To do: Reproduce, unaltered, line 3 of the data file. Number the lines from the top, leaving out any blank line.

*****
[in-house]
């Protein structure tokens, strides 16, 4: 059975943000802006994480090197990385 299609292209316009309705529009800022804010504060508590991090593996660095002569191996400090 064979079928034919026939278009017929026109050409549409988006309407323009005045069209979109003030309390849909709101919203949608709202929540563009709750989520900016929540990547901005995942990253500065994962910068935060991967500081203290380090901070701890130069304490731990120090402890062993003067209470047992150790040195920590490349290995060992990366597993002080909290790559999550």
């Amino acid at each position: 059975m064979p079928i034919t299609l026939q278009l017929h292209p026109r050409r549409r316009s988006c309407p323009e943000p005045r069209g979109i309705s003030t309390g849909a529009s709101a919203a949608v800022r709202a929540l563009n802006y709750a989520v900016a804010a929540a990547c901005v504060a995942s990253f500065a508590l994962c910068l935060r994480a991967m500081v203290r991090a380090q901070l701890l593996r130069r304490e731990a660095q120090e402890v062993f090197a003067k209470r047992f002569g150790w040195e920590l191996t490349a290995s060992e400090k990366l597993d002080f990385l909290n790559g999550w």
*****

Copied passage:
């Amino acid at each position: 059975m064979p079928i034919t299609l026939q278009l017929h292209p026109r050409r549409r316009s988006c309407p323009e943000p005045r069209g979109i309705s003030t309390g849909a529009s709101a919203a949608v800022r709202a929540l563009n802006y709750a989520v900016a804010a929540a990547c901005v504060a995942s990253f500065a508590l994962c910068l935060r994480a991967m500081v203290r991090a380090q901070l701890l593996r130069r304490e731990a660095q120090e402890v062993f090197a003067k209470r047992f002569g150790w040195e920590l191996t490349a290995s060992e400090k990366l597993d002080f990385l909290n790559g999550w």